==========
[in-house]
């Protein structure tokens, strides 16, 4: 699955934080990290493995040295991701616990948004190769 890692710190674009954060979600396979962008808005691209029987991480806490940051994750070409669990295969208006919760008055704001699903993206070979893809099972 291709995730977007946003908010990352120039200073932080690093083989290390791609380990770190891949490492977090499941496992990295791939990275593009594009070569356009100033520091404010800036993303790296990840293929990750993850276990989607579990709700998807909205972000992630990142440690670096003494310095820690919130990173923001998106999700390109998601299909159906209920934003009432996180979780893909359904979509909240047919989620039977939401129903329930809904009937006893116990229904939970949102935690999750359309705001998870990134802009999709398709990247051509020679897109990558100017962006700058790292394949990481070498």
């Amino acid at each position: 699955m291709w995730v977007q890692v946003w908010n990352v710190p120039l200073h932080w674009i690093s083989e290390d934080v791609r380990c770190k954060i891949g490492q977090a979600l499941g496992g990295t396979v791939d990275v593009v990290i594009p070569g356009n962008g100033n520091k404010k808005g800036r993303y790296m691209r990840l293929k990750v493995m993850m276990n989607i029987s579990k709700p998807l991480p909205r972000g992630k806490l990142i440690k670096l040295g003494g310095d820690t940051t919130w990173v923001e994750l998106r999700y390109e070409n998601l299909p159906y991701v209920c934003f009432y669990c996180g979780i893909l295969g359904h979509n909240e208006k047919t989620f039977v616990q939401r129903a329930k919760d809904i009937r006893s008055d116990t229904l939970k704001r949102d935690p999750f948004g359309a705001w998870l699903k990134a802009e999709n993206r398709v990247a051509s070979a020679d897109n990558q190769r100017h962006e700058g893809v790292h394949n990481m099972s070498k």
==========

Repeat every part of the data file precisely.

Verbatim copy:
[in-house]
């Protein structure tokens, strides 16, 4: 699955934080990290493995040295991701616990948004190769 890692710190674009954060979600396979962008808005691209029987991480806490940051994750070409669990295969208006919760008055704001699903993206070979893809099972 291709995730977007946003908010990352120039200073932080690093083989290390791609380990770190891949490492977090499941496992990295791939990275593009594009070569356009100033520091404010800036993303790296990840293929990750993850276990989607579990709700998807909205972000992630990142440690670096003494310095820690919130990173923001998106999700390109998601299909159906209920934003009432996180979780893909359904979509909240047919989620039977939401129903329930809904009937006893116990229904939970949102935690999750359309705001998870990134802009999709398709990247051509020679897109990558100017962006700058790292394949990481070498």
């Amino acid at each position: 699955m291709w995730v977007q890692v946003w908010n990352v710190p120039l200073h932080w674009i690093s083989e290390d934080v791609r380990c770190k954060i891949g490492q977090a979600l499941g496992g990295t396979v791939d990275v593009v990290i594009p070569g356009n962008g100033n520091k404010k808005g800036r993303y790296m691209r990840l293929k990750v493995m993850m276990n989607i029987s579990k709700p998807l991480p909205r972000g992630k806490l990142i440690k670096l040295g003494g310095d820690t940051t919130w990173v923001e994750l998106r999700y390109e070409n998601l299909p159906y991701v209920c934003f009432y669990c996180g979780i893909l295969g359904h979509n909240e208006k047919t989620f039977v616990q939401r129903a329930k919760d809904i009937r006893s008055d116990t229904l939970k704001r949102d935690p999750f948004g359309a705001w998870l699903k990134a802009e999709n993206r398709v990247a051509s070979a020679d897109n990558q190769r100017h962006e700058g893809v790292h394949n990481m099972s070498k």